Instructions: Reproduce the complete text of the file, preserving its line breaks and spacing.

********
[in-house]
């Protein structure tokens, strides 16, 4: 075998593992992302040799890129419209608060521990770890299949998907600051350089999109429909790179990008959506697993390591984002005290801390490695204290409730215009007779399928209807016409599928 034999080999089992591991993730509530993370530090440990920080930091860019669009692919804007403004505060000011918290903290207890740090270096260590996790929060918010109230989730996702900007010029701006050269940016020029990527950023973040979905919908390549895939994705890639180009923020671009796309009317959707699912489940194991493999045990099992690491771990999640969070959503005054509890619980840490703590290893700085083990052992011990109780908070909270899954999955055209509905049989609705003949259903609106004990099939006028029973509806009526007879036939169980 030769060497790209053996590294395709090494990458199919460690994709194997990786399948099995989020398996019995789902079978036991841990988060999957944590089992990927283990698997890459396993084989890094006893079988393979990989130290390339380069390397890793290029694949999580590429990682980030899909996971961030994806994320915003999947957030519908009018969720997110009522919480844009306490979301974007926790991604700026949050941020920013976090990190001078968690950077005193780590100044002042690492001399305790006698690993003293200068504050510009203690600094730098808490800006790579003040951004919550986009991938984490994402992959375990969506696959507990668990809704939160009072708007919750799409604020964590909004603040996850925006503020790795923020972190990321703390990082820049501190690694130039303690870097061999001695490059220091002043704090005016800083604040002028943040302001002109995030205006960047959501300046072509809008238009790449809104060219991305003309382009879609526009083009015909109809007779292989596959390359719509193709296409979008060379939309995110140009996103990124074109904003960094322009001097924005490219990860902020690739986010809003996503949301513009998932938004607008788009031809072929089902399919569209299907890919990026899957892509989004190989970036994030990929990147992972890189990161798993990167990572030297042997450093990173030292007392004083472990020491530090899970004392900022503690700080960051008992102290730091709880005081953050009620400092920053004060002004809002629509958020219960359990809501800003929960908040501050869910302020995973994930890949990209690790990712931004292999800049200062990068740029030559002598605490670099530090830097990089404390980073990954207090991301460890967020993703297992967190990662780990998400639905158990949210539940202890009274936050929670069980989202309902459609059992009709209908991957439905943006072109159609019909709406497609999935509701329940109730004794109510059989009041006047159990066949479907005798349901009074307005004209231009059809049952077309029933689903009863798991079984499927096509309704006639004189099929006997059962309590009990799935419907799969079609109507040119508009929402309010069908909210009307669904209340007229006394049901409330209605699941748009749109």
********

[in-house]
């Protein structure tokens, strides 16, 4: 075998593992992302040799890129419209608060521990770890299949998907600051350089999109429909790179990008959506697993390591984002005290801390490695204290409730215009007779399928209807016409599928 034999080999089992591991993730509530993370530090440990920080930091860019669009692919804007403004505060000011918290903290207890740090270096260590996790929060918010109230989730996702900007010029701006050269940016020029990527950023973040979905919908390549895939994705890639180009923020671009796309009317959707699912489940194991493999045990099992690491771990999640969070959503005054509890619980840490703590290893700085083990052992011990109780908070909270899954999955055209509905049989609705003949259903609106004990099939006028029973509806009526007879036939169980 030769060497790209053996590294395709090494990458199919460690994709194997990786399948099995989020398996019995789902079978036991841990988060999957944590089992990927283990698997890459396993084989890094006893079988393979990989130290390339380069390397890793290029694949999580590429990682980030899909996971961030994806994320915003999947957030519908009018969720997110009522919480844009306490979301974007926790991604700026949050941020920013976090990190001078968690950077005193780590100044002042690492001399305790006698690993003293200068504050510009203690600094730098808490800006790579003040951004919550986009991938984490994402992959375990969506696959507990668990809704939160009072708007919750799409604020964590909004603040996850925006503020790795923020972190990321703390990082820049501190690694130039303690870097061999001695490059220091002043704090005016800083604040002028943040302001002109995030205006960047959501300046072509809008238009790449809104060219991305003309382009879609526009083009015909109809007779292989596959390359719509193709296409979008060379939309995110140009996103990124074109904003960094322009001097924005490219990860902020690739986010809003996503949301513009998932938004607008788009031809072929089902399919569209299907890919990026899957892509989004190989970036994030990929990147992972890189990161798993990167990572030297042997450093990173030292007392004083472990020491530090899970004392900022503690700080960051008992102290730091709880005081953050009620400092920053004060002004809002629509958020219960359990809501800003929960908040501050869910302020995973994930890949990209690790990712931004292999800049200062990068740029030559002598605490670099530090830097990089404390980073990954207090991301460890967020993703297992967190990662780990998400639905158990949210539940202890009274936050929670069980989202309902459609059992009709209908991957439905943006072109159609019909709406497609999935509701329940109730004794109510059989009041006047159990066949479907005798349901009074307005004209231009059809049952077309029933689903009863798991079984499927096509309704006639004189099929006997059962309590009990799935419907799969079609109507040119508009929402309010069908909210009307669904209340007229006394049901409330209605699941748009749109």